When your foot hurts, it’s obvious that you can’t walk or run as well. You also know that a visit to a doctor can get you started on the road to recovery.
The methods for prevention, identification and treatment of mental health issues might not be as obvious.
Proper footwear and stretching cannot prevent all injuries to your feet. Neither will self-care prevent all mental health issues. Prevention strategies can make a difference, though.
Take time to practice the tools presented below to improve your mental health, have more energy and live a healthier life.
Don’t underestimate the power of rest. Sleep helps to regulate physical processes in your body. Sleep is essential for coping with and preventing stress, depression and anxiety. Aim for seven or eight hours of sleep per night to function at your best.
If you have problems with sleep, consider adjusting the temperature and darkness of the room. Try reducing your caffeine intake, setting a regular bedtime, exercising during the day and practicing a relaxation exercise before bed.
A positive outlook leads to a happier, healthier life. Shift your perspective from negative to positive by catching yourself when you worry about things that you cannot control or when your self-talk focuses on the negative details. Keep a gratitude journal to write about the people and events that make you happy each day.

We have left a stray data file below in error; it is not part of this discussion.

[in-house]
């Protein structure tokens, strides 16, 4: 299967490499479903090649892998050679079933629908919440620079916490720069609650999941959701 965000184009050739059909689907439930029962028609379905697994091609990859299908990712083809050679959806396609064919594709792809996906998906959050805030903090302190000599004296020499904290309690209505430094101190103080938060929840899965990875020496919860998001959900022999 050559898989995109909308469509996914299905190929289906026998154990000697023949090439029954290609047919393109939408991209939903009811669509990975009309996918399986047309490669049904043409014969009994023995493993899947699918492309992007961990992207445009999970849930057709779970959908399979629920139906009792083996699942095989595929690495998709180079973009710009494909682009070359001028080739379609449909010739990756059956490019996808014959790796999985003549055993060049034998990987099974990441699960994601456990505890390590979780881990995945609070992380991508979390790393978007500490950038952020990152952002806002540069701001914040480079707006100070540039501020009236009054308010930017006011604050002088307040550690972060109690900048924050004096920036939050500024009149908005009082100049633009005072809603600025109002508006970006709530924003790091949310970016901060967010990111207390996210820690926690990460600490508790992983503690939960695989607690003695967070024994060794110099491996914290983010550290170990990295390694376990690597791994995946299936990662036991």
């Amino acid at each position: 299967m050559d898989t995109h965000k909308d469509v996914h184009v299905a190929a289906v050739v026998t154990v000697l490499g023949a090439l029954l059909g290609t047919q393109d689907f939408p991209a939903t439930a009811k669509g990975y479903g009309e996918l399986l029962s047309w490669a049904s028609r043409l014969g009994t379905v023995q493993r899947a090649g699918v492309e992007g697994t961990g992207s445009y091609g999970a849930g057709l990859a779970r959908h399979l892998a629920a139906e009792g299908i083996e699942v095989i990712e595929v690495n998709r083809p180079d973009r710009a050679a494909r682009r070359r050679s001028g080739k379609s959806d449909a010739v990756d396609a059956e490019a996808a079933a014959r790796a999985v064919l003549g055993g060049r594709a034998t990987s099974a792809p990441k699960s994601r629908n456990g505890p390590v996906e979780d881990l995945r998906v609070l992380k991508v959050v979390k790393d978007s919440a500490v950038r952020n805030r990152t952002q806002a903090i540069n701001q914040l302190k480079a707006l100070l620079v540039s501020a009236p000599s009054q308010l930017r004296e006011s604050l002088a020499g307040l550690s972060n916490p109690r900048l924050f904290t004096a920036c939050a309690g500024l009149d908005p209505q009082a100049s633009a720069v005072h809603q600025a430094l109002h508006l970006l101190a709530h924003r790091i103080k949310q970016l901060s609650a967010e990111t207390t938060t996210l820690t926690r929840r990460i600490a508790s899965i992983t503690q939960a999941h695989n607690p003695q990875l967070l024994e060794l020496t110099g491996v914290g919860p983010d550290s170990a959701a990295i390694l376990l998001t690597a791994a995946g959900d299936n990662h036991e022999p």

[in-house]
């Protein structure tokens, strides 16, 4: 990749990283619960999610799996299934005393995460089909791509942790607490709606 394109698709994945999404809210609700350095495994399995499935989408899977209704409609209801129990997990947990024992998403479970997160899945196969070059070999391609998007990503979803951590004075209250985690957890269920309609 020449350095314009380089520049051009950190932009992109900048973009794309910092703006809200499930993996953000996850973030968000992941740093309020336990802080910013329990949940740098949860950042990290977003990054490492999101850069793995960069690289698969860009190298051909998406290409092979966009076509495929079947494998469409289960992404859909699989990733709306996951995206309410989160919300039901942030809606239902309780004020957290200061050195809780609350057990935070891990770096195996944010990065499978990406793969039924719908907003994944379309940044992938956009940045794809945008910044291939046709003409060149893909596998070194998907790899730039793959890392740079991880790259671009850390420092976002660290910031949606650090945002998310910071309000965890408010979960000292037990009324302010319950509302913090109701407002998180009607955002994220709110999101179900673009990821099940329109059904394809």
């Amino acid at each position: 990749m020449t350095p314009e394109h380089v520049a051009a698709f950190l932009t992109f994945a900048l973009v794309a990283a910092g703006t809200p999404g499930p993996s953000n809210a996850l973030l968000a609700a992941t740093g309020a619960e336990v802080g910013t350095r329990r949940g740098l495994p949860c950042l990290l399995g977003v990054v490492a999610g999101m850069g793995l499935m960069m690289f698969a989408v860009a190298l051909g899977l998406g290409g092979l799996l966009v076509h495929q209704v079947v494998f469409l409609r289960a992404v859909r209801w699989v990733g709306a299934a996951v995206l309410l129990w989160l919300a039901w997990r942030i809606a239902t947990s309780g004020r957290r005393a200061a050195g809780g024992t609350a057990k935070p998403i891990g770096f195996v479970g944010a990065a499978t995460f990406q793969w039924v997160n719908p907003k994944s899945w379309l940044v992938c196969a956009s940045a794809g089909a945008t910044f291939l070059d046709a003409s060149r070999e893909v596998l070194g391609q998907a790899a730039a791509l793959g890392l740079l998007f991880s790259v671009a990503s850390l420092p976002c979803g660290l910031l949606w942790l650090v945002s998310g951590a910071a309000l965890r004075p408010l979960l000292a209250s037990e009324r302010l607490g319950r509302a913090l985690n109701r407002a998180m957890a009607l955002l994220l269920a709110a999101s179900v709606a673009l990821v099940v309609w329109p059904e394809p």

Connect with others
Social support from family, friends and co-workers can provide you with someone to talk to when times are difficult, as well as someone with whom you can laugh and share good times. Surrounding yourself with positive people can enhance your mood and well-being.
Food is your fuel. Fuel your body with nutrients and vitamins that support mental and physical health. Focus on natural foods — fruit, vegetables, fish and nuts. Removing the junk food from your diet and replacing it with healthy foods can create changes in your brain chemistry to improve your mood.
Remember, as you sleep you are burning calories, so start your day off with a hearty breakfast and avoid skipping meals throughout the remainder of the day.
Playing isn’t just for children. When was the last time that you did something just for you? Engage in fun activities and laugh. Go for a walk, take a hike, play a game or throw a frisbee with friends. Leisure activities and hobbies can restore and re-energize you.
Psychological pain can be more difficult to identify than physical pain. Its effects on well-being, however, are every bit as painful. An individual might not be able to say “I am depressed and it is affecting my interpersonal relationships.” Rather, the problem is often noticed when important things in life start to suffer. For example, not feeling like going to work, withdrawing from friends and family members, changes in eating and sleeping patterns, losing interest in activities that used to be enjoyable and worrying more than usual can all be signs of a problem.
If you notice these symptoms in yourself or another person, it is important to seek help. The earlier you get help, the faster the problem can be resolved.
What does it mean to seek help and get treatment? Seeking help does not mean that you are “crazy.” Unfortunately, there is a stigma in both civilian and military cultures toward seeking help for a psychological issue. This is unfortunate, because seeking help when the problem is first identified can lead to a better outcome.
Skilled professionals are equipped to listen to you and help you utilize coping resources to address the issue. Treatment options include talking to a Military OneSource representative (www.militaryonesource.com), as well as a chaplain or behavioral health professional in your local community.
For more information, visit www.health.mil, www.behavioralhealth.army.mil or www.afterdeployment.org.